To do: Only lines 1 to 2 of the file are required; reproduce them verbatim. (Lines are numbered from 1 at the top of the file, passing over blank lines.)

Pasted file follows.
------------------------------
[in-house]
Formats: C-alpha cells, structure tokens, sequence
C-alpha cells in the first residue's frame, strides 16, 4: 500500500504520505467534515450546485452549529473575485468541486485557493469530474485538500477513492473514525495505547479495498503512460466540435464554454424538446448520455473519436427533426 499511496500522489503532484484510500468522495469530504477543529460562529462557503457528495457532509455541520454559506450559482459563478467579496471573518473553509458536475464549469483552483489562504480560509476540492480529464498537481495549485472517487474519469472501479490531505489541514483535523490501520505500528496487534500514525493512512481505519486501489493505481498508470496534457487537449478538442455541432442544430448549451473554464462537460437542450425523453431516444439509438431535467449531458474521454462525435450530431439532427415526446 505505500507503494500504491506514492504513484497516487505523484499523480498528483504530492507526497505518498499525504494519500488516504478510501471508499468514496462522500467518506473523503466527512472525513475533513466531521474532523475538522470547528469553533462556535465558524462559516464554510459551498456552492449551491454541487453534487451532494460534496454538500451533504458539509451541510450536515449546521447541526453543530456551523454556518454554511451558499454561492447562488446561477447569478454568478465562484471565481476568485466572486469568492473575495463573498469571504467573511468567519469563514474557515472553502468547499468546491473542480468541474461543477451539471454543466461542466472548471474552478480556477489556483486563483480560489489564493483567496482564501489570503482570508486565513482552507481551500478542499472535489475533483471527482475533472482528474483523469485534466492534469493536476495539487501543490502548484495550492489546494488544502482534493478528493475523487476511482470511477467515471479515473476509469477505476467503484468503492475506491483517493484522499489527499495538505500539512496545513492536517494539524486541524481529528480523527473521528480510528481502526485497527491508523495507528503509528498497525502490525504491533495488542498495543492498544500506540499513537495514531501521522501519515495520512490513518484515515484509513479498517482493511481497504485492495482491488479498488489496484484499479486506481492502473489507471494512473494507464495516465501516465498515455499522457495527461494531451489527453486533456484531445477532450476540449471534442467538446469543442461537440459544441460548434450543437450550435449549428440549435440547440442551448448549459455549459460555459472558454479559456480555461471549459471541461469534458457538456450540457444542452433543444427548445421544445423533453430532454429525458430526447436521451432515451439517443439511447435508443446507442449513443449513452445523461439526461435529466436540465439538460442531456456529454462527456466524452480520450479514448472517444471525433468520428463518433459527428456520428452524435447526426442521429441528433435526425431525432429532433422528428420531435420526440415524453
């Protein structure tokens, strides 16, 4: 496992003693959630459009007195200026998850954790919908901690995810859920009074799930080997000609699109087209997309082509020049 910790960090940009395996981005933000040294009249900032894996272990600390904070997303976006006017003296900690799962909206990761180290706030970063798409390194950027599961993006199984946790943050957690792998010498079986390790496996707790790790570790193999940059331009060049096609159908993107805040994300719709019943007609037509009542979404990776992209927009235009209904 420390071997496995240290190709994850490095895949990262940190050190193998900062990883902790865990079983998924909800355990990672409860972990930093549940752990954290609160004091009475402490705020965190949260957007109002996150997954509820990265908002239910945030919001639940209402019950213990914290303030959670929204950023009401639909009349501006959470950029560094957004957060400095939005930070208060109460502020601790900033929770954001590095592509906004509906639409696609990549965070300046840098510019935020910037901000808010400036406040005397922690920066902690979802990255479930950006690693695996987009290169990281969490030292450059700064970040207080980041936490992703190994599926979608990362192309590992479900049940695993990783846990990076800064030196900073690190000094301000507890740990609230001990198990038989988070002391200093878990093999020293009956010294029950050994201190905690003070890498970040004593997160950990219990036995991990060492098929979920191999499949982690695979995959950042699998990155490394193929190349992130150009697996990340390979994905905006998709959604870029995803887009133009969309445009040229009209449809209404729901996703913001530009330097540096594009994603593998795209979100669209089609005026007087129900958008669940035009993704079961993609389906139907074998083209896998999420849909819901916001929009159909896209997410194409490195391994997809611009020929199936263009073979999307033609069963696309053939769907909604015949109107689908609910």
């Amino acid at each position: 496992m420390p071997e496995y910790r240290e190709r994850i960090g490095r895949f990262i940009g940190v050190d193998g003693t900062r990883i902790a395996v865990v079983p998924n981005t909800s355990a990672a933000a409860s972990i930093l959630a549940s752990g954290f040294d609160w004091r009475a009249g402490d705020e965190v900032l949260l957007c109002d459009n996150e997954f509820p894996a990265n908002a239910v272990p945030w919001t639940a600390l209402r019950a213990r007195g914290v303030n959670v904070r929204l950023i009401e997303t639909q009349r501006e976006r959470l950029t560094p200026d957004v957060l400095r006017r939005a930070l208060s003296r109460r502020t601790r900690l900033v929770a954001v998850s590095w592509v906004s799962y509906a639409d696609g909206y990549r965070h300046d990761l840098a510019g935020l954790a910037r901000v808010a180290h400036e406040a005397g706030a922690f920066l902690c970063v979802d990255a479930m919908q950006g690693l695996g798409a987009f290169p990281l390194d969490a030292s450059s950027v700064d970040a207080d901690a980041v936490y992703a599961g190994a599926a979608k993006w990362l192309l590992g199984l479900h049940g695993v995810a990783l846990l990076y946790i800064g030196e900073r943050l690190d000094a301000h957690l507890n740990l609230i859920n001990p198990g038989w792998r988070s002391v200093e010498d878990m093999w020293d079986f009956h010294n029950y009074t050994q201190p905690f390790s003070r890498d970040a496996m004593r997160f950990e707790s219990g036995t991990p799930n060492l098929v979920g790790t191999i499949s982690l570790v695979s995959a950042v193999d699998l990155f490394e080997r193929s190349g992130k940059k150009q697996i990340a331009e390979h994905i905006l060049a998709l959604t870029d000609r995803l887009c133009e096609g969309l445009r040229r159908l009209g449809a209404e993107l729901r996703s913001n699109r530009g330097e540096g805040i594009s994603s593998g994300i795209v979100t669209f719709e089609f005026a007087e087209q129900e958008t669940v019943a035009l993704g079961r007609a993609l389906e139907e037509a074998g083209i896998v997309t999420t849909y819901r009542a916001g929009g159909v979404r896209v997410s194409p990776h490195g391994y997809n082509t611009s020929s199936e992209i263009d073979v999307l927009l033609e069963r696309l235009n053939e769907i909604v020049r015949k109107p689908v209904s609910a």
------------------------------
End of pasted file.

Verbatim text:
[in-house]
Formats: C-alpha cells, structure tokens, sequence